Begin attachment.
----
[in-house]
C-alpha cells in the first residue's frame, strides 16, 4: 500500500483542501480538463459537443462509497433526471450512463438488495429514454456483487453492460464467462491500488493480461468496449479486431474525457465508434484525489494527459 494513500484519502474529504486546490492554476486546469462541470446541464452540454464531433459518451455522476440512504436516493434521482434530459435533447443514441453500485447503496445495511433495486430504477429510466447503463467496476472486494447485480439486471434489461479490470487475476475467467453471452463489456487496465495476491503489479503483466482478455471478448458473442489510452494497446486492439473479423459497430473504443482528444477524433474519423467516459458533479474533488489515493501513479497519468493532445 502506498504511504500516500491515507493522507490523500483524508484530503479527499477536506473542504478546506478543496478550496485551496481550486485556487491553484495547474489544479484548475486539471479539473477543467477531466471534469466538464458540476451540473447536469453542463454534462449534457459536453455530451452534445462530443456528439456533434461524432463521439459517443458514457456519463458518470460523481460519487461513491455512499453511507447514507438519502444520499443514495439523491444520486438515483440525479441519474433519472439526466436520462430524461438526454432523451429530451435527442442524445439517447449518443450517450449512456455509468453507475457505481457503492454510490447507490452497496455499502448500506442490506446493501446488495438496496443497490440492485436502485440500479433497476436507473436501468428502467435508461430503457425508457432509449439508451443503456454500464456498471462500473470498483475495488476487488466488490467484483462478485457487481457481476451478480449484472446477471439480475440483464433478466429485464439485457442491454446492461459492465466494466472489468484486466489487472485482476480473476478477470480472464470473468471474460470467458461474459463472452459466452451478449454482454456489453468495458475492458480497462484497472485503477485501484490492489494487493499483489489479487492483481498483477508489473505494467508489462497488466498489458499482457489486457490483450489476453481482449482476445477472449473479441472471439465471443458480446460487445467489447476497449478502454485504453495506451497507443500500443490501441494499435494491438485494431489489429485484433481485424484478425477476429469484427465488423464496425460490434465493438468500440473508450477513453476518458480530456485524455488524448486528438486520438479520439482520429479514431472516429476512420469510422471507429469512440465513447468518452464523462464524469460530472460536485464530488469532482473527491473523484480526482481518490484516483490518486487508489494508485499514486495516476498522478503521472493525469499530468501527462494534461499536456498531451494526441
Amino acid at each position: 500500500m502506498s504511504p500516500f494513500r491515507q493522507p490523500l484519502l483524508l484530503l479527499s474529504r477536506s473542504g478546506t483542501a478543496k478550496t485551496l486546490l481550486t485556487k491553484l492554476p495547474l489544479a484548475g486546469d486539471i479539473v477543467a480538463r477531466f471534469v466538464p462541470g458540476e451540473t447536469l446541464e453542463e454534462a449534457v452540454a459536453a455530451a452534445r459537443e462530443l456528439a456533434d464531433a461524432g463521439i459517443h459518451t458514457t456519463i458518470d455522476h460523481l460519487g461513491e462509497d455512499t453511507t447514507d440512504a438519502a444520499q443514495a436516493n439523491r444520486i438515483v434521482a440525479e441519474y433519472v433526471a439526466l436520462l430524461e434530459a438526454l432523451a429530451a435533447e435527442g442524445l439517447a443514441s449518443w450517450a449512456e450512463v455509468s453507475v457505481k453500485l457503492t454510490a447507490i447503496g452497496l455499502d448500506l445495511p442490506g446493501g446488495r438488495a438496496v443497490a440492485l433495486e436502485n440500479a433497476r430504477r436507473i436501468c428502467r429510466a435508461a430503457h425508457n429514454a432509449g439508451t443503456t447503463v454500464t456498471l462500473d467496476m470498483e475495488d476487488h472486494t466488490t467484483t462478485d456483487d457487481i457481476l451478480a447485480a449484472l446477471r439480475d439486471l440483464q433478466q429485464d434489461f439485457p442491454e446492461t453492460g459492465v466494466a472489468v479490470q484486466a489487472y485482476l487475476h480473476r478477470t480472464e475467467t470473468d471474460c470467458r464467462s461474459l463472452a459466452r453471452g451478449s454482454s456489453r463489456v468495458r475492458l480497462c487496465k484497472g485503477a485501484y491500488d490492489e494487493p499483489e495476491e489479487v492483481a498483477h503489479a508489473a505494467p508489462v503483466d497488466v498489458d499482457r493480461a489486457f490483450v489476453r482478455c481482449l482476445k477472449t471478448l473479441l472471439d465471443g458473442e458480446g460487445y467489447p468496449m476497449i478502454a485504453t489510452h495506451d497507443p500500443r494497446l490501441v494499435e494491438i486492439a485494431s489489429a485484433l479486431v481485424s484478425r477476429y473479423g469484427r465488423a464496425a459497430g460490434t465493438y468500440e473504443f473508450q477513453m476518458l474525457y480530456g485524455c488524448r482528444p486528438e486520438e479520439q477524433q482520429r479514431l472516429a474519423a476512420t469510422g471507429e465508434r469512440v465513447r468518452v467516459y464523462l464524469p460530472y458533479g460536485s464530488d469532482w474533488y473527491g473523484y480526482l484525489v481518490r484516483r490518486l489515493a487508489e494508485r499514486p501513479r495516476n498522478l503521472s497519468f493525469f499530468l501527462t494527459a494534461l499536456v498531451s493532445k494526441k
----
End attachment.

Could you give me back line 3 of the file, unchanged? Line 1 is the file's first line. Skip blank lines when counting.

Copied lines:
Amino acid at each position: 500500500m502506498s504511504p500516500f494513500r491515507q493522507p490523500l484519502l483524508l484530503l479527499s474529504r477536506s473542504g478546506t483542501a478543496k478550496t485551496l486546490l481550486t485556487k491553484l492554476p495547474l489544479a484548475g486546469d486539471i479539473v477543467a480538463r477531466f471534469v466538464p462541470g458540476e451540473t447536469l446541464e453542463e454534462a449534457v452540454a459536453a455530451a452534445r459537443e462530443l456528439a456533434d464531433a461524432g463521439i459517443h459518451t458514457t456519463i458518470d455522476h460523481l460519487g461513491e462509497d455512499t453511507t447514507d440512504a438519502a444520499q443514495a436516493n439523491r444520486i438515483v434521482a440525479e441519474y433519472v433526471a439526466l436520462l430524461e434530459a438526454l432523451a429530451a435533447e435527442g442524445l439517447a443514441s449518443w450517450a449512456e450512463v455509468s453507475v457505481k453500485l457503492t454510490a447507490i447503496g452497496l455499502d448500506l445495511p442490506g446493501g446488495r438488495a438496496v443497490a440492485l433495486e436502485n440500479a433497476r430504477r436507473i436501468c428502467r429510466a435508461a430503457h425508457n429514454a432509449g439508451t443503456t447503463v454500464t456498471l462500473d467496476m470498483e475495488d476487488h472486494t466488490t467484483t462478485d456483487d457487481i457481476l451478480a447485480a449484472l446477471r439480475d439486471l440483464q433478466q429485464d434489461f439485457p442491454e446492461t453492460g459492465v466494466a472489468v479490470q484486466a489487472y485482476l487475476h480473476r478477470t480472464e475467467t470473468d471474460c470467458r464467462s461474459l463472452a459466452r453471452g451478449s454482454s456489453r463489456v468495458r475492458l480497462c487496465k484497472g485503477a485501484y491500488d490492489e494487493p499483489e495476491e489479487v492483481a498483477h503489479a508489473a505494467p508489462v503483466d497488466v498489458d499482457r493480461a489486457f490483450v489476453r482478455c481482449l482476445k477472449t471478448l473479441l472471439d465471443g458473442e458480446g460487445y467489447p468496449m476497449i478502454a485504453t489510452h495506451d497507443p500500443r494497446l490501441v494499435e494491438i486492439a485494431s489489429a485484433l479486431v481485424s484478425r477476429y473479423g469484427r465488423a464496425a459497430g460490434t465493438y468500440e473504443f473508450q477513453m476518458l474525457y480530456g485524455c488524448r482528444p486528438e486520438e479520439q477524433q482520429r479514431l472516429a474519423a476512420t469510422g471507429e465508434r469512440v465513447r468518452v467516459y464523462l464524469p460530472y458533479g460536485s464530488d469532482w474533488y473527491g473523484y480526482l484525489v481518490r484516483r490518486l489515493a487508489e494508485r499514486p501513479r495516476n498522478l503521472s497519468f493525469f499530468l501527462t494527459a494534461l499536456v498531451s493532445k494526441k